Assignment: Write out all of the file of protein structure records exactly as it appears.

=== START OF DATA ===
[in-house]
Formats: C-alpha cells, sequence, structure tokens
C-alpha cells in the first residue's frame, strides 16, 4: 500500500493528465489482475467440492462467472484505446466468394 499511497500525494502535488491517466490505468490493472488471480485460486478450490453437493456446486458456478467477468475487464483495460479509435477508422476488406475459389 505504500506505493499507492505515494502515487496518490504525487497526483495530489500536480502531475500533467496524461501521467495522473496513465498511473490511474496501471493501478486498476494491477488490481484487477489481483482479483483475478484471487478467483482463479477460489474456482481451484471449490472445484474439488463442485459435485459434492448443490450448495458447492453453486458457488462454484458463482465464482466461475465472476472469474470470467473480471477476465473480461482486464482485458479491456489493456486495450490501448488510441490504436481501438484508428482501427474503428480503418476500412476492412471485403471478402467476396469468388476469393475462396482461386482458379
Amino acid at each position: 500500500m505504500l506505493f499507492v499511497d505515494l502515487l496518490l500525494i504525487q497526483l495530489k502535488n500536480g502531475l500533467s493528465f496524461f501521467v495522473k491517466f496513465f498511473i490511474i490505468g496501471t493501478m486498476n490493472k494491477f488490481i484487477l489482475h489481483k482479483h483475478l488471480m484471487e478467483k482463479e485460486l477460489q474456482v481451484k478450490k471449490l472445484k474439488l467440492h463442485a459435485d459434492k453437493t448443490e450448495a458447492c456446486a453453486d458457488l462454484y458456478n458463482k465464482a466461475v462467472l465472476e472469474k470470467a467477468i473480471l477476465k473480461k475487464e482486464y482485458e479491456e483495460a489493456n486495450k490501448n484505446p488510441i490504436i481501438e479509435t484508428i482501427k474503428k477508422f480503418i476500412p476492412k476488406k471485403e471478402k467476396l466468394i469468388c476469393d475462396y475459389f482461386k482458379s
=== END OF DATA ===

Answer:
[in-house]
Formats: C-alpha cells, sequence, structure tokens
C-alpha cells in the first residue's frame, strides 16, 4: 500500500493528465489482475467440492462467472484505446466468394 499511497500525494502535488491517466490505468490493472488471480485460486478450490453437493456446486458456478467477468475487464483495460479509435477508422476488406475459389 505504500506505493499507492505515494502515487496518490504525487497526483495530489500536480502531475500533467496524461501521467495522473496513465498511473490511474496501471493501478486498476494491477488490481484487477489481483482479483483475478484471487478467483482463479477460489474456482481451484471449490472445484474439488463442485459435485459434492448443490450448495458447492453453486458457488462454484458463482465464482466461475465472476472469474470470467473480471477476465473480461482486464482485458479491456489493456486495450490501448488510441490504436481501438484508428482501427474503428480503418476500412476492412471485403471478402467476396469468388476469393475462396482461386482458379
Amino acid at each position: 500500500m505504500l506505493f499507492v499511497d505515494l502515487l496518490l500525494i504525487q497526483l495530489k502535488n500536480g502531475l500533467s493528465f496524461f501521467v495522473k491517466f496513465f498511473i490511474i490505468g496501471t493501478m486498476n490493472k494491477f488490481i484487477l489482475h489481483k482479483h483475478l488471480m484471487e478467483k482463479e485460486l477460489q474456482v481451484k478450490k471449490l472445484k474439488l467440492h463442485a459435485d459434492k453437493t448443490e450448495a458447492c456446486a453453486d458457488l462454484y458456478n458463482k465464482a466461475v462467472l465472476e472469474k470470467a467477468i473480471l477476465k473480461k475487464e482486464y482485458e479491456e483495460a489493456n486495450k490501448n484505446p488510441i490504436i481501438e479509435t484508428i482501427k474503428k477508422f480503418i476500412p476492412k476488406k471485403e471478402k467476396l466468394i469468388c476469393d475462396y475459389f482461386k482458379s